And Shall We Have Slaves?

04/08/2016 16:35 | Updated 04 August 2016
Deeyah Khan

As the Home Office under Theresa May launches an investigation into so-called sharia courts, I'm reminded of an event I attended at the end of April this year. Some of the most influential feminists from the UK's minority communities gathered together to discuss the implications of the growth of so-called 'sharia' law, whether operating as arbitration tribunals, unofficial courts within mosques, or as specialist sections within reputable law firms. These all claim to help Muslims to live in accordance with the tenets of their faith. This 'shariafication' of Muslim life began with the rise of Islamic fundamentalism in the 1980s. Fundamentalism attempts to overwrite the civilisational heritage of one of the world's great faiths with a fixation on petty rules and regulations. Thus, so-called 'sharia' law has been presented as if it were an expression of God's will, rather than being the product of a particular legal culture, developed within the political context of the 7th - 10th centuries.

As Dr Elham Manea explains in her new book, the focus of this legal culture is less on providing justice than maintaining male power within the family. From the insistence that adult women have 'guardians', the acceptance of child marriage and polygamy (for men only, of course), the refusal to allow women to marry outside their group and the limited provisions of property to women, classical 'sharia' is the product of a society with very specific - and very limited - roles for women. In practice, this is contrary to the principles of women's human rights. Dr Manea was vehement on this point, pointing out that the same verse of the Quran that 'sharia' judges use to justify polygamy also allows men to keep slaves. 'And shall we have slaves?' she asked, eyes flashing with anger.

Polygamy has rocketed over the past 20 years, with some men taking multiple wives to demonstrate their piety. It can even serve as a religiously 'legitimate' means of trafficking girls and young women into sexual slavery. Within the context of 'sharia' law as it is currently understood, even those 'sharia judges' who attempt to do their best for women are doing so against the grain of a tradition that discriminates against them. Those 'judges' who are prejudiced against women have very little to restrain them.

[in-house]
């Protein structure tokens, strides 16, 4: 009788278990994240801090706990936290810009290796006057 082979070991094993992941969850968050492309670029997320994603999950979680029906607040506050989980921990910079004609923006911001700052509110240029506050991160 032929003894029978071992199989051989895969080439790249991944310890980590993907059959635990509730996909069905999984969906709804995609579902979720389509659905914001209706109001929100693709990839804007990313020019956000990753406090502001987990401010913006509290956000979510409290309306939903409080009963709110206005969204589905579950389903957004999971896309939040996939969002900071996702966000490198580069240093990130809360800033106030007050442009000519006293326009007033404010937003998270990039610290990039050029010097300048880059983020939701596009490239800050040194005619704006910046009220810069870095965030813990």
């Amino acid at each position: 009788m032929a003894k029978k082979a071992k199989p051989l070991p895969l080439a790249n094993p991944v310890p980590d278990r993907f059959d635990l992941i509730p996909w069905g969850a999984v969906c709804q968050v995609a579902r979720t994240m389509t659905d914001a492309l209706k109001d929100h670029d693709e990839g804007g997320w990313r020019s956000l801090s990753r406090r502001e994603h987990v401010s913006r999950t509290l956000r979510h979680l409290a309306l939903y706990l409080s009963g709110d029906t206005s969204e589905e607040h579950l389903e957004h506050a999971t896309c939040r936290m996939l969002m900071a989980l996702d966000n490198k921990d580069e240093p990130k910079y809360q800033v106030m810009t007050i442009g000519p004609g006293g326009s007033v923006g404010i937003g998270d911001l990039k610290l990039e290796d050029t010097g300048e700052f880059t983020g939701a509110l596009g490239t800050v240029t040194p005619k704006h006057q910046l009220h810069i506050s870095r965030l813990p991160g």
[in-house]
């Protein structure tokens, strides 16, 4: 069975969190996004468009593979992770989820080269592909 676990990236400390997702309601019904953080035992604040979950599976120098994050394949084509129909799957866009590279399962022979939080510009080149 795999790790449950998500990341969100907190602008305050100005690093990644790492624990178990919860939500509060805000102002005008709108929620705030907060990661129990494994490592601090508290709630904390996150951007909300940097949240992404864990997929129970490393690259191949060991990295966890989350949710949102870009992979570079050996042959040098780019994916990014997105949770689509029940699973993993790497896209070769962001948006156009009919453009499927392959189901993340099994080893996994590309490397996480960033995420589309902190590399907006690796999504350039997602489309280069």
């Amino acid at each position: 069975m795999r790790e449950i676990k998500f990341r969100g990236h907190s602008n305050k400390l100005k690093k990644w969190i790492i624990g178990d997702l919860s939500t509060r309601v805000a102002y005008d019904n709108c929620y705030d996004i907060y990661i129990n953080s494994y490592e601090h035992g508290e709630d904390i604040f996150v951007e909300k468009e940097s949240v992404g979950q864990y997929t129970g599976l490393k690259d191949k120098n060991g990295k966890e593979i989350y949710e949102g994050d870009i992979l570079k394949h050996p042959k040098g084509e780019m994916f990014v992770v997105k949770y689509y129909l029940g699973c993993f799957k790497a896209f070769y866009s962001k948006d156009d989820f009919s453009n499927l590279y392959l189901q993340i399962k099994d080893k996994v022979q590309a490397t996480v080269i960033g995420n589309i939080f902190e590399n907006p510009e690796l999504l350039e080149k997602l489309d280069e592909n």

Having more than one legal system running is not a sign of a healthy or inclusive society. It is just one less thing that people have in common. It is the very essence of discrimination to provide different standards for justice for people based on aspects of their identity, whether this be their gender, their ethnicity - or their religion - and this goes just as much for other legal systems operating in the UK, such as the Beth Din as it does for the 'sharia' courts. The reason for segregation between communities has often been laid at the feet of Muslims themselves, rather than the failure of successive governments to treat Muslim citizens as individuals, rather than members of religious voting blocs. This runs from allowing exclusive faith schools, to the persistence in dealing with conservative community leaders presumed to be representatives of the 'community'.

This also occurs within a context the government has gutted legal aid. The poorest members of our society have been diverted into cheaper arbitration and reconciliation services. This has created a two-tier system where justice is only available for the wealthy. This creates a double pressure on Muslim women - unable to access the formal legal system due to the costs, and under pressure within the community to be 'good Muslims' and use so-called 'sharia' services - even though this will cost them their own rights. And so, an unfair system which places justice outside of the reach of Muslim women is enfolded within another unfair system which places justice outside the reach of the poor.

While religious fundamentalism is treated as a serious social problem because it has the potential to lead to rare but devastating acts of terrorism against the public, with a variety of programmes and interventions to address it, everyday violence against women occurring in the name of fundamentalism has long been neglected. In order to save the public purse, services for women have been lost in reductions in welfare, driven by Tory ideology. Left to the mercies of their communities, Muslim women and children remain in abusive households, and face losing their financial security over issues like child maintenance and inheritance through the judgments of 'sharia' courts. The state has a duty to protect all its citizens. Until it can ensure that some of the most vulnerable members have access to justice, then it is failing in this duty to provide equality before the law and access to justice. And equality means one law for all, accessible to everyone.